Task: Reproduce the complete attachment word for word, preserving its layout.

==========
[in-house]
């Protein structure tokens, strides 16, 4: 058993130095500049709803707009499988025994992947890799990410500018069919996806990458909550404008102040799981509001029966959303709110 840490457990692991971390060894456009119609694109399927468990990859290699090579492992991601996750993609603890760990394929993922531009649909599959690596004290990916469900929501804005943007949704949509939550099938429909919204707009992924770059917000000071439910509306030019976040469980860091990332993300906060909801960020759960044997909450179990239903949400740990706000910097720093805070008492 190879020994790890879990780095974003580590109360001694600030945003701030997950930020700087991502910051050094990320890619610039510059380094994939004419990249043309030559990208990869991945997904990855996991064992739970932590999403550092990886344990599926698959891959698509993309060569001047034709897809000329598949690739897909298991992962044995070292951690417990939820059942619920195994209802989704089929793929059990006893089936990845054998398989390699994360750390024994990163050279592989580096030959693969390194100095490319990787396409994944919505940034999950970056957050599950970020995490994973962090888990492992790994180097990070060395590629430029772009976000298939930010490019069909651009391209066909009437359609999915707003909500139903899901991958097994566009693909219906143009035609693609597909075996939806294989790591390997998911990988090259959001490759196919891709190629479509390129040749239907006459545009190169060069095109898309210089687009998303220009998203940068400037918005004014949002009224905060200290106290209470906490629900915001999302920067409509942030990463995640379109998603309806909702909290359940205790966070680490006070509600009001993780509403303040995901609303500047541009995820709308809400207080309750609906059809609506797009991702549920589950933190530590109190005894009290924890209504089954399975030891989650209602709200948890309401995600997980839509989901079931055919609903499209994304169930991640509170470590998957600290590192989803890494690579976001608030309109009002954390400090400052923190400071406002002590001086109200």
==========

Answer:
[in-house]
């Protein structure tokens, strides 16, 4: 058993130095500049709803707009499988025994992947890799990410500018069919996806990458909550404008102040799981509001029966959303709110 840490457990692991971390060894456009119609694109399927468990990859290699090579492992991601996750993609603890760990394929993922531009649909599959690596004290990916469900929501804005943007949704949509939550099938429909919204707009992924770059917000000071439910509306030019976040469980860091990332993300906060909801960020759960044997909450179990239903949400740990706000910097720093805070008492 190879020994790890879990780095974003580590109360001694600030945003701030997950930020700087991502910051050094990320890619610039510059380094994939004419990249043309030559990208990869991945997904990855996991064992739970932590999403550092990886344990599926698959891959698509993309060569001047034709897809000329598949690739897909298991992962044995070292951690417990939820059942619920195994209802989704089929793929059990006893089936990845054998398989390699994360750390024994990163050279592989580096030959693969390194100095490319990787396409994944919505940034999950970056957050599950970020995490994973962090888990492992790994180097990070060395590629430029772009976000298939930010490019069909651009391209066909009437359609999915707003909500139903899901991958097994566009693909219906143009035609693609597909075996939806294989790591390997998911990988090259959001490759196919891709190629479509390129040749239907006459545009190169060069095109898309210089687009998303220009998203940068400037918005004014949002009224905060200290106290209470906490629900915001999302920067409509942030990463995640379109998603309806909702909290359940205790966070680490006070509600009001993780509403303040995901609303500047541009995820709308809400207080309750609906059809609506797009991702549920589950933190530590109190005894009290924890209504089954399975030891989650209602709200948890309401995600997980839509989901079931055919609903499209994304169930991640509170470590998957600290590192989803890494690579976001608030309109009002954390400090400052923190400071406002002590001086109200």